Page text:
Conservation finance is a set of mechanisms for investing in ecosystems, which generates additional, long-term, and more diversified sources of capital. In recent years, Convergence has been seeing growing interest in blended finance for conservation. Because conservation can be a slow and risky business and it can take decades to realize, verify and capitalize on ecosystem benefits, blended finance is one important tool for managing key risks and mobilizing private sector investment in conservation projects.
Our latest Data Brief considers how blended finance approaches have been deployed within conservation finance to date. The Convergence database has captured 30 blended finance transactions focused on financing conservation projects, which represent aggregate financing of $3.1 billion. To date, blended finance transactions with conservation mandates have largely focused on sustainable agriculture and sustainable forestry / reforestation, followed by land restoration. Other transactions have been focused on aquaculture, ecotourism, sustainable apparel, and water conservation.
Here are a few key findings from our latest Brief:
Conservation solutions have hit a scalable size: Blended finance transactions for conservation have been more than twice as likely to be $100-250 million in total size, compared to all blended finance transactions captured in Convergence’s database. This reflects, at least in part, the dominance of pooled vehicle structures in this space. Approximately two-thirds of transactions have been blended funds, including those with a wide lens (i.e., focusing on conservation broadly across multiple sectors) as well as those with a narrow lens (i.e., focusing on a specific conservation issue like oceans or sustainable coffee). The larger typical transaction sizes and pooled vehicle structures could indicate strong potential to scale private sector investment in this space.
Design-stage grants have been key for conservation: Relative to all blended finance transactions, solutions for conservation have been nearly twice as likely to benefit from design-stage grants. It can take time and resources to design finance mechanisms that generate cash flows, establish lawful and equitable land claims, and develop measurable targets. Nonetheless, the most common blended finance archetype in conservation finance has been concessional debt or equity, which appears in 70% of transactions. Concessional capital – including design-stage grants and concessional debt and equity – has been most commonly provided by development agencies and multi-donor funds (44% of commitments).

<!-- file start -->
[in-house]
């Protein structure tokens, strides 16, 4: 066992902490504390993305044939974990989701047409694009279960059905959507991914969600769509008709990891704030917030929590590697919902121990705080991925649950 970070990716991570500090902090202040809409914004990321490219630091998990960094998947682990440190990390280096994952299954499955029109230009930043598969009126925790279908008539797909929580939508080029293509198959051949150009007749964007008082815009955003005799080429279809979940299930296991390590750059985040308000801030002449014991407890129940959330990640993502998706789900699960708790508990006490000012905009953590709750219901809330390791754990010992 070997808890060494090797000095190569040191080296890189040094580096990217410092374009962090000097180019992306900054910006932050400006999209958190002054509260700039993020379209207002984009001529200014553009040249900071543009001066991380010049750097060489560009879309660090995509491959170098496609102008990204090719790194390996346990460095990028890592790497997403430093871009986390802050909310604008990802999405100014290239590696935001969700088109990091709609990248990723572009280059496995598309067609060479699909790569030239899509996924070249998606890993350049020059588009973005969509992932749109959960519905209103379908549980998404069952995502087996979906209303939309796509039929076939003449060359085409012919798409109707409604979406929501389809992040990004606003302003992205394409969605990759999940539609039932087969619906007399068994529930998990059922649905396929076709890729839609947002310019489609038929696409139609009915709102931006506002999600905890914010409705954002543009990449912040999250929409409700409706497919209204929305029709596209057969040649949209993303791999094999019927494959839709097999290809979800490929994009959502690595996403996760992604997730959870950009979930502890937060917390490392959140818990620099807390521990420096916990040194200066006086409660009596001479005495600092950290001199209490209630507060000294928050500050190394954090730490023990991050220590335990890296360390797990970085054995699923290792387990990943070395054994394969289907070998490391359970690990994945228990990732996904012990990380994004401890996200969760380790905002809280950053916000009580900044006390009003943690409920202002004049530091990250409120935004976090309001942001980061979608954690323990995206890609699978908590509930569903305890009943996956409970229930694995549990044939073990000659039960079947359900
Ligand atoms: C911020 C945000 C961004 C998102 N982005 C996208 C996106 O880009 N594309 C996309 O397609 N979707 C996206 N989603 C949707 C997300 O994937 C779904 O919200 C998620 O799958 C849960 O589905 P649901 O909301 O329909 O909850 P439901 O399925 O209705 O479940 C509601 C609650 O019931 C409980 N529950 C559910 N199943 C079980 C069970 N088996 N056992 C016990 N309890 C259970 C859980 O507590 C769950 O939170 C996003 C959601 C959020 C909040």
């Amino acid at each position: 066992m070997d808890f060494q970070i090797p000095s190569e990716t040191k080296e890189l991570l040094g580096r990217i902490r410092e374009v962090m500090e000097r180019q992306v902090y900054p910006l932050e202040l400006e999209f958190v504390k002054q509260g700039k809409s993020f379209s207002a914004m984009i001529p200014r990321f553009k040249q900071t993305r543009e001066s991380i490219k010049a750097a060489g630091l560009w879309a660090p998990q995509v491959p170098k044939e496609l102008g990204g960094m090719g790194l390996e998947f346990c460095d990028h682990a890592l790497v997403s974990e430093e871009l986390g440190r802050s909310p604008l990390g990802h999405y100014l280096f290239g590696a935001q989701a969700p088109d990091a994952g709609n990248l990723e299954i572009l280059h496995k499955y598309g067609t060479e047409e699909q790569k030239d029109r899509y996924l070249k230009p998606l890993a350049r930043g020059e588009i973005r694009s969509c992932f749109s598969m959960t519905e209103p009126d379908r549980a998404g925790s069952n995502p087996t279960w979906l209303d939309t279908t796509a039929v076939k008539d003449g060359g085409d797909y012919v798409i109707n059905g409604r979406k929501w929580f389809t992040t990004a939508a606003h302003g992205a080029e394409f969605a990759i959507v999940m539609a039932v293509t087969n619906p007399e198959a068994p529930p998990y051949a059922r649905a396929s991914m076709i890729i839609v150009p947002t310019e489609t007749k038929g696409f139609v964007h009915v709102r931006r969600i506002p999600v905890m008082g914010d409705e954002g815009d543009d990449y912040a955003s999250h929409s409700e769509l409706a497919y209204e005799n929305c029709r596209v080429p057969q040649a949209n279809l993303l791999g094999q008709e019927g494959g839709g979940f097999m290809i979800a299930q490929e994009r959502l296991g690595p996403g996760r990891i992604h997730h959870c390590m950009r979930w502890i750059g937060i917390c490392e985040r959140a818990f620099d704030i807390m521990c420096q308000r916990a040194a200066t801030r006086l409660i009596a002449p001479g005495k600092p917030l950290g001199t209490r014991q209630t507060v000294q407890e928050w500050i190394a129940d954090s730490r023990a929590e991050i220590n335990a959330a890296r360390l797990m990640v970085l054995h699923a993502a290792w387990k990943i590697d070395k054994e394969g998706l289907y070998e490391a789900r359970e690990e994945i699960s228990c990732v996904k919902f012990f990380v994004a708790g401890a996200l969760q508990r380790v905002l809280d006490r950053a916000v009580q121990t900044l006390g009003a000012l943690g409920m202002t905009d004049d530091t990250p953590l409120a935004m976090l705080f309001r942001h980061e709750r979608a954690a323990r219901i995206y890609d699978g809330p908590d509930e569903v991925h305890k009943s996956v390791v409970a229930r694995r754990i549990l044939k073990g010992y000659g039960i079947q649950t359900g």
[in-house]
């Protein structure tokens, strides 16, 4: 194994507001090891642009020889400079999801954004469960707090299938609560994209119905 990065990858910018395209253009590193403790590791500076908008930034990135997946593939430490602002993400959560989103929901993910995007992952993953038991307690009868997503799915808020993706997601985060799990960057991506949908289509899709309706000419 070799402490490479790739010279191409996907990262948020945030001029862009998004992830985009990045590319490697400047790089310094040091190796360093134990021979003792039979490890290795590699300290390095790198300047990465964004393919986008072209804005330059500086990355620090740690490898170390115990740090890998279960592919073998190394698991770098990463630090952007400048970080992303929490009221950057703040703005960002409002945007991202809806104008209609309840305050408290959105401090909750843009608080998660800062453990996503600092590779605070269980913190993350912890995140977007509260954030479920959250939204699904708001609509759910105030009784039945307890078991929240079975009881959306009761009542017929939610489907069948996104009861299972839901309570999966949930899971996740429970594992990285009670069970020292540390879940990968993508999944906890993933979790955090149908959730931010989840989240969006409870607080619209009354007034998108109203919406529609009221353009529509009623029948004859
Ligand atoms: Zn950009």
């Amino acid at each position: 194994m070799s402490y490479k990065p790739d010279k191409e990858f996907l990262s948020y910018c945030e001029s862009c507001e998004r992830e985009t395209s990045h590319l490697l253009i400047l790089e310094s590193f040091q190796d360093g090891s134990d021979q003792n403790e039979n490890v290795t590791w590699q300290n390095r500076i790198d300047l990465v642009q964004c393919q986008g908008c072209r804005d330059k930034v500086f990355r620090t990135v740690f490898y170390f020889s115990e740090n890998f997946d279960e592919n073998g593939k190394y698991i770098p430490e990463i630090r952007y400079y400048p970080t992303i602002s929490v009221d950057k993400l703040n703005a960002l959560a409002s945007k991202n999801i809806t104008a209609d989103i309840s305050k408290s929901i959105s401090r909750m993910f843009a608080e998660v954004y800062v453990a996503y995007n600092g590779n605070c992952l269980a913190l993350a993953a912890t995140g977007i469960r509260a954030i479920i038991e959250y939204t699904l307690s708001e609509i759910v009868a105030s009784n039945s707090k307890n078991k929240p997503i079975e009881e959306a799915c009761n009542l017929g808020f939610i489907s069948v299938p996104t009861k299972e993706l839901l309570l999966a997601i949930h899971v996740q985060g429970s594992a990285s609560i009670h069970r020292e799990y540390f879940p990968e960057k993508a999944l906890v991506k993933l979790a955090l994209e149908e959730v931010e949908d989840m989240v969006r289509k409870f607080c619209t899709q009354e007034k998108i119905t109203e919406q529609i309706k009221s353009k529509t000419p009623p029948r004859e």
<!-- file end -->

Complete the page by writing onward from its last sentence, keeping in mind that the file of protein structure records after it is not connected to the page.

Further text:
- Private sector organizations have been key financiers, but also sponsors: Each of the thirty blended finance transaction included in this data brief has mobilized capital from one or more private sector investors, primarily banks and corporates. Public capital is still critical: an equal proportion of commercial investments have been provided by traditional commercial investors (e.g., banks and corporates) and public institutions like MDBs and DFIs. Moreover, the private sector has also played a role as deal sponsor: approximately half of blended finance transactions focused on conservation have been led by the private sector. For example, Danone, Mirova-Althelia, and Terra Global Capital have all been among those at the forefront of piloting blended finance solutions for ecosystem conservation.
The analysis here demonstrates that blended finance is not new to conservation finance and that there is a growing body of evidence that can be used to refine and scale solutions with demonstrated success. Anecdotally, Convergence sees strong momentum behind conservation finance – among members and the broader community – given its critical role in climate change mitigation and adaptation.
By Justice Johnston, former Manager at Convergence